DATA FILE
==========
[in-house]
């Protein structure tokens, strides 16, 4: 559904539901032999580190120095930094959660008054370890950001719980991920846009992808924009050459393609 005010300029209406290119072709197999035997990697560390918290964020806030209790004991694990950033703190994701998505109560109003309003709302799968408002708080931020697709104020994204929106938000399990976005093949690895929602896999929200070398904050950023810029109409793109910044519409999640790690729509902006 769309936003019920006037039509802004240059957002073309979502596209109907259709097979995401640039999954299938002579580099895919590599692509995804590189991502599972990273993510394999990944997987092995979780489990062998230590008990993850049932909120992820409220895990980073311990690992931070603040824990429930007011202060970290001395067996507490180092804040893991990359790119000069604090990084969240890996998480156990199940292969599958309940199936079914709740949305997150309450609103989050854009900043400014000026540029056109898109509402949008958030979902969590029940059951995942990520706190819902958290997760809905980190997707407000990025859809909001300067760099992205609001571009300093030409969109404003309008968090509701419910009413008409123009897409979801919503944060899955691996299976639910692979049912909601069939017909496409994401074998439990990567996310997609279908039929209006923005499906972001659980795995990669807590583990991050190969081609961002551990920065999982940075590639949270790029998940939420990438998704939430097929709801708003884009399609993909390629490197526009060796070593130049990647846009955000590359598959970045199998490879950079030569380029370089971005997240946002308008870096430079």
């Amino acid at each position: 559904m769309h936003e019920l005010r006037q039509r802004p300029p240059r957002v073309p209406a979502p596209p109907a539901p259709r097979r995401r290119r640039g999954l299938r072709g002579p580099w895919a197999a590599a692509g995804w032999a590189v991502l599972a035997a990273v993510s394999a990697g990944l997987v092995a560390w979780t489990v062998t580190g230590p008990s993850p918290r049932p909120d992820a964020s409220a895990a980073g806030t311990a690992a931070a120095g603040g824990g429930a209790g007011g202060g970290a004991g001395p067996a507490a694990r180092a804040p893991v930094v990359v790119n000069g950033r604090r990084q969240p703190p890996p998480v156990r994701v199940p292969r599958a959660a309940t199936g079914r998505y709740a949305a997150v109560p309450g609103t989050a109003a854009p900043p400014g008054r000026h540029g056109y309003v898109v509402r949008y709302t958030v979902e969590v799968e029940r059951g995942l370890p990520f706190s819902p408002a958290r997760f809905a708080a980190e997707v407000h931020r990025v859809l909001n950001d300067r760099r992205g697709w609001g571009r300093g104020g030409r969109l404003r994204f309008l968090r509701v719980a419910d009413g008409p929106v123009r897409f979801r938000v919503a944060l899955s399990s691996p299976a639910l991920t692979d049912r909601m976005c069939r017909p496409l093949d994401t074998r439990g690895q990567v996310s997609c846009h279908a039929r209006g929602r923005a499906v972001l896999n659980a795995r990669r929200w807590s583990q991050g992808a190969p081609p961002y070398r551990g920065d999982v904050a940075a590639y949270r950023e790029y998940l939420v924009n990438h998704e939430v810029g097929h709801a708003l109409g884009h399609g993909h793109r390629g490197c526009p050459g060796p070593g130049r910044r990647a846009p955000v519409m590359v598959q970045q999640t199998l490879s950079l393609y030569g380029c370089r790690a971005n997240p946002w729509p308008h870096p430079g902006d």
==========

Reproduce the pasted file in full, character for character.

[in-house]
């Protein structure tokens, strides 16, 4: 559904539901032999580190120095930094959660008054370890950001719980991920846009992808924009050459393609 005010300029209406290119072709197999035997990697560390918290964020806030209790004991694990950033703190994701998505109560109003309003709302799968408002708080931020697709104020994204929106938000399990976005093949690895929602896999929200070398904050950023810029109409793109910044519409999640790690729509902006 769309936003019920006037039509802004240059957002073309979502596209109907259709097979995401640039999954299938002579580099895919590599692509995804590189991502599972990273993510394999990944997987092995979780489990062998230590008990993850049932909120992820409220895990980073311990690992931070603040824990429930007011202060970290001395067996507490180092804040893991990359790119000069604090990084969240890996998480156990199940292969599958309940199936079914709740949305997150309450609103989050854009900043400014000026540029056109898109509402949008958030979902969590029940059951995942990520706190819902958290997760809905980190997707407000990025859809909001300067760099992205609001571009300093030409969109404003309008968090509701419910009413008409123009897409979801919503944060899955691996299976639910692979049912909601069939017909496409994401074998439990990567996310997609279908039929209006923005499906972001659980795995990669807590583990991050190969081609961002551990920065999982940075590639949270790029998940939420990438998704939430097929709801708003884009399609993909390629490197526009060796070593130049990647846009955000590359598959970045199998490879950079030569380029370089971005997240946002308008870096430079």
């Amino acid at each position: 559904m769309h936003e019920l005010r006037q039509r802004p300029p240059r957002v073309p209406a979502p596209p109907a539901p259709r097979r995401r290119r640039g999954l299938r072709g002579p580099w895919a197999a590599a692509g995804w032999a590189v991502l599972a035997a990273v993510s394999a990697g990944l997987v092995a560390w979780t489990v062998t580190g230590p008990s993850p918290r049932p909120d992820a964020s409220a895990a980073g806030t311990a690992a931070a120095g603040g824990g429930a209790g007011g202060g970290a004991g001395p067996a507490a694990r180092a804040p893991v930094v990359v790119n000069g950033r604090r990084q969240p703190p890996p998480v156990r994701v199940p292969r599958a959660a309940t199936g079914r998505y709740a949305a997150v109560p309450g609103t989050a109003a854009p900043p400014g008054r000026h540029g056109y309003v898109v509402r949008y709302t958030v979902e969590v799968e029940r059951g995942l370890p990520f706190s819902p408002a958290r997760f809905a708080a980190e997707v407000h931020r990025v859809l909001n950001d300067r760099r992205g697709w609001g571009r300093g104020g030409r969109l404003r994204f309008l968090r509701v719980a419910d009413g008409p929106v123009r897409f979801r938000v919503a944060l899955s399990s691996p299976a639910l991920t692979d049912r909601m976005c069939r017909p496409l093949d994401t074998r439990g690895q990567v996310s997609c846009h279908a039929r209006g929602r923005a499906v972001l896999n659980a795995r990669r929200w807590s583990q991050g992808a190969p081609p961002y070398r551990g920065d999982v904050a940075a590639y949270r950023e790029y998940l939420v924009n990438h998704e939430v810029g097929h709801a708003l109409g884009h399609g993909h793109r390629g490197c526009p050459g060796p070593g130049r910044r990647a846009p955000v519409m590359v598959q970045q999640t199998l490879s950079l393609y030569g380029c370089r790690a971005n997240p946002w729509p308008h870096p430079g902006d």